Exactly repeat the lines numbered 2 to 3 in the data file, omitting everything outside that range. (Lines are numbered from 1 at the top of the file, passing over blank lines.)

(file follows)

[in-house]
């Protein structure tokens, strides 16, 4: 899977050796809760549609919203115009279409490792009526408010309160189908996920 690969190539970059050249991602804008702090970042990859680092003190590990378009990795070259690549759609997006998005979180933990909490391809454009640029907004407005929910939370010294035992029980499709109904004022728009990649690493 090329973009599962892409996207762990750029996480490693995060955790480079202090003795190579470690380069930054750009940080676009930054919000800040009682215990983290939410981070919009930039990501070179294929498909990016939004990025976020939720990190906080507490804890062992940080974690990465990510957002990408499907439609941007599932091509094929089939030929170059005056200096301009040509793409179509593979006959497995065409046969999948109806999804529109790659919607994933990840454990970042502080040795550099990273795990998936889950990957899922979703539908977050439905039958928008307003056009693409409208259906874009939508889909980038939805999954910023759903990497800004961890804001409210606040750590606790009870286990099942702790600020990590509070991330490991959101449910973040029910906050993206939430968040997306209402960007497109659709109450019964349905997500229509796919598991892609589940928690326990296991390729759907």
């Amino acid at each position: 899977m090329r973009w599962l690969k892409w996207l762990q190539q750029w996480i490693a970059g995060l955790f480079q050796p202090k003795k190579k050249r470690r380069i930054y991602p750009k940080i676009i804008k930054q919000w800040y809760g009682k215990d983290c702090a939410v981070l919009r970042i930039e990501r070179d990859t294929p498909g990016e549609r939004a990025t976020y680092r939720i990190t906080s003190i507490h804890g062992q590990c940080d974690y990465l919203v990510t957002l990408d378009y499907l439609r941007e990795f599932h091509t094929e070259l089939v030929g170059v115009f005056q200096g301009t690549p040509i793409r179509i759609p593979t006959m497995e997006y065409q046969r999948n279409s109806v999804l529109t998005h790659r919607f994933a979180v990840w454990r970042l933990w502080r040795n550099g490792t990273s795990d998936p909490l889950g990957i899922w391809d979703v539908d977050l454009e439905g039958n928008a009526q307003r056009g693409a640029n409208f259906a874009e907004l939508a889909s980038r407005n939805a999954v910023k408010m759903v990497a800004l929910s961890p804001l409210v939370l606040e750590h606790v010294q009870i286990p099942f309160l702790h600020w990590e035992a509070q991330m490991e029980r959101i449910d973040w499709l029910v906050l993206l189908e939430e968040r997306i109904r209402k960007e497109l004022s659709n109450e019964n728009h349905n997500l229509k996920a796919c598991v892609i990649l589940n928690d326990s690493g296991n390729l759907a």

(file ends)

């Protein structure tokens, strides 16, 4: 899977050796809760549609919203115009279409490792009526408010309160189908996920 690969190539970059050249991602804008702090970042990859680092003190590990378009990795070259690549759609997006998005979180933990909490391809454009640029907004407005929910939370010294035992029980499709109904004022728009990649690493 090329973009599962892409996207762990750029996480490693995060955790480079202090003795190579470690380069930054750009940080676009930054919000800040009682215990983290939410981070919009930039990501070179294929498909990016939004990025976020939720990190906080507490804890062992940080974690990465990510957002990408499907439609941007599932091509094929089939030929170059005056200096301009040509793409179509593979006959497995065409046969999948109806999804529109790659919607994933990840454990970042502080040795550099990273795990998936889950990957899922979703539908977050439905039958928008307003056009693409409208259906874009939508889909980038939805999954910023759903990497800004961890804001409210606040750590606790009870286990099942702790600020990590509070991330490991959101449910973040029910906050993206939430968040997306209402960007497109659709109450019964349905997500229509796919598991892609589940928690326990296991390729759907």
């Amino acid at each position: 899977m090329r973009w599962l690969k892409w996207l762990q190539q750029w996480i490693a970059g995060l955790f480079q050796p202090k003795k190579k050249r470690r380069i930054y991602p750009k940080i676009i804008k930054q919000w800040y809760g009682k215990d983290c702090a939410v981070l919009r970042i930039e990501r070179d990859t294929p498909g990016e549609r939004a990025t976020y680092r939720i990190t906080s003190i507490h804890g062992q590990c940080d974690y990465l919203v990510t957002l990408d378009y499907l439609r941007e990795f599932h091509t094929e070259l089939v030929g170059v115009f005056q200096g301009t690549p040509i793409r179509i759609p593979t006959m497995e997006y065409q046969r999948n279409s109806v999804l529109t998005h790659r919607f994933a979180v990840w454990r970042l933990w502080r040795n550099g490792t990273s795990d998936p909490l889950g990957i899922w391809d979703v539908d977050l454009e439905g039958n928008a009526q307003r056009g693409a640029n409208f259906a874009e907004l939508a889909s980038r407005n939805a999954v910023k408010m759903v990497a800004l929910s961890p804001l409210v939370l606040e750590h606790v010294q009870i286990p099942f309160l702790h600020w990590e035992a509070q991330m490991e029980r959101i449910d973040w499709l029910v906050l993206l189908e939430e968040r997306i109904r209402k960007e497109l004022s659709n109450e019964n728009h349905n997500l229509k996920a796919c598991v892609i990649l589940n928690d326990s690493g296991n390729l759907a």